2015-2016 PROGRESS REPORT: THE 256-CHANNEL ELECTROENCEPHALOGRAM SYSTEM FOR SCHIZOPHRENIA RESEARCH


2015-2016 Progress Report: FROM THE 256-CHANNEL ELECTROENCEPHALOGRAM SYSTEM FOR SCHIZOPHRENIA RESEARCH

Thanks to the support of B.C. Schizophrenia Society Foundation, the UBC Faculty of Medicine’s Department of Psychiatry has successfully completed the purchase and implementation of a 256-channel electroencephalogram (EEG) system to advance the Department’s schizophrenia research program. This state-of-the-art equipment will enable UBC schizophrenia researchers and their colleagues in mind and brain health research to develop more nuanced models of the relationship between symptoms and brain function, increasing the speed with which new therapies can be developed and tested for the benefit of patients with schizophrenia and other brain disorders in British Columbia. 

Data collection for research using this system started in September 2015 for four schizophrenia-related studies, all being conducted by Dr. Todd Woodward, Associate Professor of Psychiatry and Director of the Cognitive Neuroscience of Schizophrenia Laboratory.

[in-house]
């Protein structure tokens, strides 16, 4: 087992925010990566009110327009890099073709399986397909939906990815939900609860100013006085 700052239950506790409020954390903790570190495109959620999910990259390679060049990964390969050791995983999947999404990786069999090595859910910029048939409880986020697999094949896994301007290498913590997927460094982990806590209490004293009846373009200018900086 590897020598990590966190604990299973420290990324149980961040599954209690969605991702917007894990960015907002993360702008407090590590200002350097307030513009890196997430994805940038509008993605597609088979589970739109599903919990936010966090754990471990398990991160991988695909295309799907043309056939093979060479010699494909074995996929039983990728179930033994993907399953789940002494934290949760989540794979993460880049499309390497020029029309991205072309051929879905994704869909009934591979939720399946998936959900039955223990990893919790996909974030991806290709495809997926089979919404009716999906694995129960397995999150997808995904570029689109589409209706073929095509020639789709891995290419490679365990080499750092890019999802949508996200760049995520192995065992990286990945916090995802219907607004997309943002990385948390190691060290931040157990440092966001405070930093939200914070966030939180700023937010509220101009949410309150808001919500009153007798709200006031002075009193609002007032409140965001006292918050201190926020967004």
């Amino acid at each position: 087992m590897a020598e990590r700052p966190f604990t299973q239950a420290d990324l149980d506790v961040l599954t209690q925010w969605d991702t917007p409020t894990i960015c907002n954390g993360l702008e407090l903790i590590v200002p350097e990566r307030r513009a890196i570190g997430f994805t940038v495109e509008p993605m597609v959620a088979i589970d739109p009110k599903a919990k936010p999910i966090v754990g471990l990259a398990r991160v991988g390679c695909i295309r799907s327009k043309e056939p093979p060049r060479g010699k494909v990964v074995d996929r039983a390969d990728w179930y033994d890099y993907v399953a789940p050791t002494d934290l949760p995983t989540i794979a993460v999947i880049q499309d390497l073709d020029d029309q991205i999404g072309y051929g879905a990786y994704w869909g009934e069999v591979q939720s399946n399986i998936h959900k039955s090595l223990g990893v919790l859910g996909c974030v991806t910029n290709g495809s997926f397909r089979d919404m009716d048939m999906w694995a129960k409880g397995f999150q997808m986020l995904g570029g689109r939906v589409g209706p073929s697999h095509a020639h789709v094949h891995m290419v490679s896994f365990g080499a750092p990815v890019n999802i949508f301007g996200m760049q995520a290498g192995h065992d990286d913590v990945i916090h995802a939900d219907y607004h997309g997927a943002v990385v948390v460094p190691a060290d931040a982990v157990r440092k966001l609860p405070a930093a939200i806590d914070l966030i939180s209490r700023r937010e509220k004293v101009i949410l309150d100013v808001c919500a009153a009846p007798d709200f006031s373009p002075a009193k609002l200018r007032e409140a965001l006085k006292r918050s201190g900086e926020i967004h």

Functional brain networks underlying non-pharmaceutical interventions for psychosis A study aimed to contribute to the body of evidence supporting methods for bringing strength and organization back to the brain networks affected in psychosis through the use of group-based education and training sessions. 


Cognitive and brain mechanisms underlying disconfirmatory evidence integration in delusions in schizophrenia

Schizophrenia patients with delusions have difficulty integrating new evidence that contradicts current beliefs, and this may contribute to the maintenance of delusions. This study investigates whether these brain networks are impaired in schizophrenia patients with delusions, compared to patients without delusions and healthy controls.


Decision-making and schizophrenia and the salience networkThis study investigates whether salience networks used in decision-making are impaired in schizophrenia, compared to healthy controls.

Neurological networks underlying working memory in psychosisThe purpose of this study is to develop a better understanding of the brain networks underlying persistent cognitive impairments (present throughout the course of schizophrenia) in working memory.

[Full progress report available]